BUT - I figure when I get in there on Tuesday, the tiny wee blasted thing will have been shrunk away into nothing by my incredible family and friends and there will still be that miracle thing on CNN next week...Gonna keep up the blog so I have written proof of St. Catherine of Brampton's first miracle.
Vinnie had a bit of a cry, but he's OK now, especially after realizing that Dr. Louis was giving pretty good news, all considering.”
Then we face our weekend plans with a lot less tension: dinner to celebrate a friend’s engagement on Friday; theatre and dinner on Saturday; Hallowe’en with the grandchildren. I’m wearing low-cut tops to everything.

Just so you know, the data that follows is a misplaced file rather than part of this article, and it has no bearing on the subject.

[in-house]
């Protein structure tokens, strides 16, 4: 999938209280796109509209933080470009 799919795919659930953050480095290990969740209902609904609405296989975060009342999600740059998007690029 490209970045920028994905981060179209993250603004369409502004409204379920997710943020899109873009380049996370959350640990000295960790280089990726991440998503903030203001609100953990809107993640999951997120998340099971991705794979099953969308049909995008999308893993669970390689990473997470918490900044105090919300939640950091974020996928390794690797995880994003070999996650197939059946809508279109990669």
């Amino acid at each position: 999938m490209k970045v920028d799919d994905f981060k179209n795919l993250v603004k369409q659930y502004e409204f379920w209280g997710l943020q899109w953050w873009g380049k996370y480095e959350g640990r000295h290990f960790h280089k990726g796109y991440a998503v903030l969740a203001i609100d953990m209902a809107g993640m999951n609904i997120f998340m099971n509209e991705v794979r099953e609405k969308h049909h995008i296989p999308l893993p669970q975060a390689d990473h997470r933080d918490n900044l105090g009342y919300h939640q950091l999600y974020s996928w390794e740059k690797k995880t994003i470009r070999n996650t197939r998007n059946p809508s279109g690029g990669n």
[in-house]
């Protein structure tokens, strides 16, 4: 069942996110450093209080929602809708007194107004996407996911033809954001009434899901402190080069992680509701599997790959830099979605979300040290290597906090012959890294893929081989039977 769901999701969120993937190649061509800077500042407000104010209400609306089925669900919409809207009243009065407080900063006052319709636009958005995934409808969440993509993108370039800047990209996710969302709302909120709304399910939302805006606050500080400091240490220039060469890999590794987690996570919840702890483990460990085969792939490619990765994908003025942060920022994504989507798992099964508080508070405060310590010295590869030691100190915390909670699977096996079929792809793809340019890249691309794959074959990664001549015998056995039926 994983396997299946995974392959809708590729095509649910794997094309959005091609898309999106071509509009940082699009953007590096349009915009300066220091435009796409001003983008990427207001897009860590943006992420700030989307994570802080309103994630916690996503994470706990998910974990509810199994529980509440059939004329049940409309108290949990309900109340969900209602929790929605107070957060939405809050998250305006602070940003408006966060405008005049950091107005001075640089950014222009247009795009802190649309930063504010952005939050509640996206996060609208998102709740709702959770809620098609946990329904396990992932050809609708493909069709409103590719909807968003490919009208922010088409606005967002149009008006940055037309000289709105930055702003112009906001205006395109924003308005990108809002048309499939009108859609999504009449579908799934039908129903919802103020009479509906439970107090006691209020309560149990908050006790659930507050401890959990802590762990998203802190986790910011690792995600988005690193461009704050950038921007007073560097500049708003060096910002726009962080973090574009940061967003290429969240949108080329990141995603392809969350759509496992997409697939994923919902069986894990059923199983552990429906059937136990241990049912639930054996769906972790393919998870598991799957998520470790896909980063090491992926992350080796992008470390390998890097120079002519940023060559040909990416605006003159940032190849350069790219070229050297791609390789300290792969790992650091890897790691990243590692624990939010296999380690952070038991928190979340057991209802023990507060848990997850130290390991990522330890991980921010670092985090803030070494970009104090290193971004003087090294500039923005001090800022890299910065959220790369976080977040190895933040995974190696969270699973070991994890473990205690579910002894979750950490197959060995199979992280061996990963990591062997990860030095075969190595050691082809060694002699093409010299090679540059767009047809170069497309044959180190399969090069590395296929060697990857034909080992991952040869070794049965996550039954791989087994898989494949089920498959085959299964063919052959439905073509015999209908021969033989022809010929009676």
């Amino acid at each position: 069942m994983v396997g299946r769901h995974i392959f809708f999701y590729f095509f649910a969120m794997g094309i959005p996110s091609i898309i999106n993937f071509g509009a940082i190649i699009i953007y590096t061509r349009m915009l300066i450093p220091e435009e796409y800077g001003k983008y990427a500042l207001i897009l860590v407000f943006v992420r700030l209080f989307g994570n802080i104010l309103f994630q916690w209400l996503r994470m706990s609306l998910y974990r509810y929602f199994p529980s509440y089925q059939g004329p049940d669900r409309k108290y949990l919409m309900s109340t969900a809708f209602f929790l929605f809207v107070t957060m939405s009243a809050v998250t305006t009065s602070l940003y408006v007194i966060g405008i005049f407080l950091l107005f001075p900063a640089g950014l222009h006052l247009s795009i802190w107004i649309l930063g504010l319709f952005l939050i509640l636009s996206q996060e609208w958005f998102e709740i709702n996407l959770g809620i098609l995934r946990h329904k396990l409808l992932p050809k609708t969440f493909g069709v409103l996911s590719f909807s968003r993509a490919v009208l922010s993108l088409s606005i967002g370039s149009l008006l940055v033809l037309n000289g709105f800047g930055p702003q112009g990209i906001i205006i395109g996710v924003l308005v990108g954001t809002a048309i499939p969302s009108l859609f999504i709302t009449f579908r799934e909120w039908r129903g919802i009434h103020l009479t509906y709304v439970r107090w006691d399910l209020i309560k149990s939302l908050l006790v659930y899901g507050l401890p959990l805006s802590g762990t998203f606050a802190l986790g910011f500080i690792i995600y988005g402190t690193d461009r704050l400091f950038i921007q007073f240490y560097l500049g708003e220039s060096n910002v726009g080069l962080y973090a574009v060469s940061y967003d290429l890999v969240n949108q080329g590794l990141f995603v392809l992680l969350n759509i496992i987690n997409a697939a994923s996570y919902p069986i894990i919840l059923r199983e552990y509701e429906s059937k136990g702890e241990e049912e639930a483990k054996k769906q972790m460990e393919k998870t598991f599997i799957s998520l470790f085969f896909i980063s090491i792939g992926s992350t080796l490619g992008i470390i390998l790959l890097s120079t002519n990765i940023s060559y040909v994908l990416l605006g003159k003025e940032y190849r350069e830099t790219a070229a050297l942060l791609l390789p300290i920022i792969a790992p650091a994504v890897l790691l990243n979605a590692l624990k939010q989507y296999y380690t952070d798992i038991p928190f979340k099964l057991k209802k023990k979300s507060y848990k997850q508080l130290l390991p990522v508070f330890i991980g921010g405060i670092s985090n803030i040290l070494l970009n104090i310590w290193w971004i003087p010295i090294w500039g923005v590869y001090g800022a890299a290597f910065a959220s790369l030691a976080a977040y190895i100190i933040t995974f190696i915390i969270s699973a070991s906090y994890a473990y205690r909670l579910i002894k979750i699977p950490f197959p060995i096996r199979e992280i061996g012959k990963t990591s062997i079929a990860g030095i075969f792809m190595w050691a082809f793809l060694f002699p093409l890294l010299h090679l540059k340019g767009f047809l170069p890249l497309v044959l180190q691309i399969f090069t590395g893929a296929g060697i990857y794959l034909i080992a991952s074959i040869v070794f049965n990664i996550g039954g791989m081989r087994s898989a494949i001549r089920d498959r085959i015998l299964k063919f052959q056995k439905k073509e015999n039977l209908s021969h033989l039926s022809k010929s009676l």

Next up: Tuesday, November 2: surgery in the afternoon after a bunch of yucky stuff in the morning, home by evening. I just hope I won’t have transformed into bitchy patient by then. Deep breathing, meditation! November 2 is Sue’s birthday and just before my sister Chris’s birthday, so it must be a lucky day.